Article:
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Many Chinese developers are worried about Steam's upcoming Chinese-only version

(Image credit: Valve)

A China-only version of Steam might sound like a good thing on paper, but for the Chinese developers for whom Steam is a lifeline, a region-locked version of the platform may actually represent an existential threat. In December I flew to Shanghai to attend WePlay Game Expo, China's only convention for its vibrant but relatively small indie gaming scene. You should read the report in order to understand the precarious situation these developers are in, but the gist is that heavy-handed government regulations make it almost impossible for small developers to survive in China's enormous gaming industry.

Since it started becoming popular around 2015, Steam has become a massive loophole in the Chinese government's extensive internet firewall. Though China's government censors websites like Google, Facebook, and Twitch, Steam is freely accessible to over 30 million Chinese gamers. That means unrestricted access to popular games like Grand Theft Auto 5 and PlayerUnknown's Battlegrounds. For China's fledgling indie development scene, Steam is not just a loophole to sidestep governmental censorship and publish games directly. Like many other developers around the globe, Steam is a lifeline. No one knows for sure if the launch of Steam China will close that loophole for good. 

With local servers and localized games, Steam China promises a "better experience" to mainland Chinese gamers when it launches sometime in the near future, but it will also only sell games approved by China's rigorous licensing and censorship process. While Steam currently has well over 30,000 games, Steam China will launch with 40 or fewer.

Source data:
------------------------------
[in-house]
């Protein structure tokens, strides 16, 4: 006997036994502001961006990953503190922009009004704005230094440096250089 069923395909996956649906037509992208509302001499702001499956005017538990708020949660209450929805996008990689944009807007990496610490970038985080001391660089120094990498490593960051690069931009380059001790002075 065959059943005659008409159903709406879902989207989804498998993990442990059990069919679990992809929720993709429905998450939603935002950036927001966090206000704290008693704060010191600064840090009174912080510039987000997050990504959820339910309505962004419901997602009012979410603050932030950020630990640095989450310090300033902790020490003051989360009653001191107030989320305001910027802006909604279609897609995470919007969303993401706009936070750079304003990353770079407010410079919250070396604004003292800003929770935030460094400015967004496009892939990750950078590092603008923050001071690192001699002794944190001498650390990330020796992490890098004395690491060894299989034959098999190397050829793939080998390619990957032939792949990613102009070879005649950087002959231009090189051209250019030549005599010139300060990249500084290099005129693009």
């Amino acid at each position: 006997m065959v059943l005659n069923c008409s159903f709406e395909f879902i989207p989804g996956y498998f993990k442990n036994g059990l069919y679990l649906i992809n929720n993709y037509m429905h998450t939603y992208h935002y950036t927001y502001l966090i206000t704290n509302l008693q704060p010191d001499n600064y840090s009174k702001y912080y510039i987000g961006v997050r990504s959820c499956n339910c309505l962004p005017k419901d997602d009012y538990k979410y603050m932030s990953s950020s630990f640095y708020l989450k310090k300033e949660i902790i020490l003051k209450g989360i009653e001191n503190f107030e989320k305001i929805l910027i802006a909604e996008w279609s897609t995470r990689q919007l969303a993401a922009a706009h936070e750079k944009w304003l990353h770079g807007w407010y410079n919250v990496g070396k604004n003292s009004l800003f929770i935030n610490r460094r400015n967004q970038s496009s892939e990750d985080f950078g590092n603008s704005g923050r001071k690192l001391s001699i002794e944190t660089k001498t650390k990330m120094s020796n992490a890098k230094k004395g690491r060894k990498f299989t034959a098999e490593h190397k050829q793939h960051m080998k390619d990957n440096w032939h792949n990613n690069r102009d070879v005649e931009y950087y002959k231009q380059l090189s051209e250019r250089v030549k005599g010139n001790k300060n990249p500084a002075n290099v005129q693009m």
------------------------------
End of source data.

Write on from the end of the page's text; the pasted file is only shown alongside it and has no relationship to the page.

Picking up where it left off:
Last year Valve and its Chinese partner Perfect World provided an update on the progress of Steam China during Dota 2's The International world tournament in Shanghai. But spokespeople from either company neglected to directly answer the one question that worries so many of China's independent developers: Will mainland Chinese citizens still be able to access the global version of Steam?

"If Steam wasn't available, we wouldn't be doing this. I think that's probably the case for most developers in China."

In an interview with Eurogamer, Valve's DJ Powers only said "nothing'll change" in regards to Steam's availability in China and that Valve's goal was to make sure players would still have access to their library of already-purchased Steam games. But Powers' brief and vague statements aren't giving Chinese developers much assurance.

"Steam China is terrifying," one anonymous developer told me. "It's horrible. I'm not sure what it will be, but I hope players can still access international Steam."

"If Steam wasn't available, we wouldn't be doing this," said another. "I think that's probably the case for most developers in China." Though some were optimistic, the general sentiment from the dozens of developers I spoke to during my trip was that Steam China was an unnecessary threat to their survival.

That's why the predominant rumor I encountered during my time in Shanghai was that Valve was being forced to create a sanitized version of Steam so as to not be shut out of the country altogether. Without more concrete information, all Chinese Steam users can do is speculate.

It will be a massive headache for Chinese gamers if Steam is eventually replaced by Steam China, but it will be a death sentence for many of its developers. "I would say 100 percent of China's indie scene is alive because of Steam," another anonymous developer told me.

For now, the future of China's indie scene is uncertain. Until Valve or Perfect World offer concrete proof otherwise, it's hard not to see Steam China as a way for Valve to continue to do business in China without upsetting its government. To get the full story, read our full report.

I reached out to Valve for comment but it did not reply in time to publish this story.

Steven enjoys nothing more than a long grind, which is precisely why his specialty is on investigative feature reporting on China's PC games scene, weird stories that upset his parents, and MMOs. He's Canadian but can't ice skate. Embarrassing.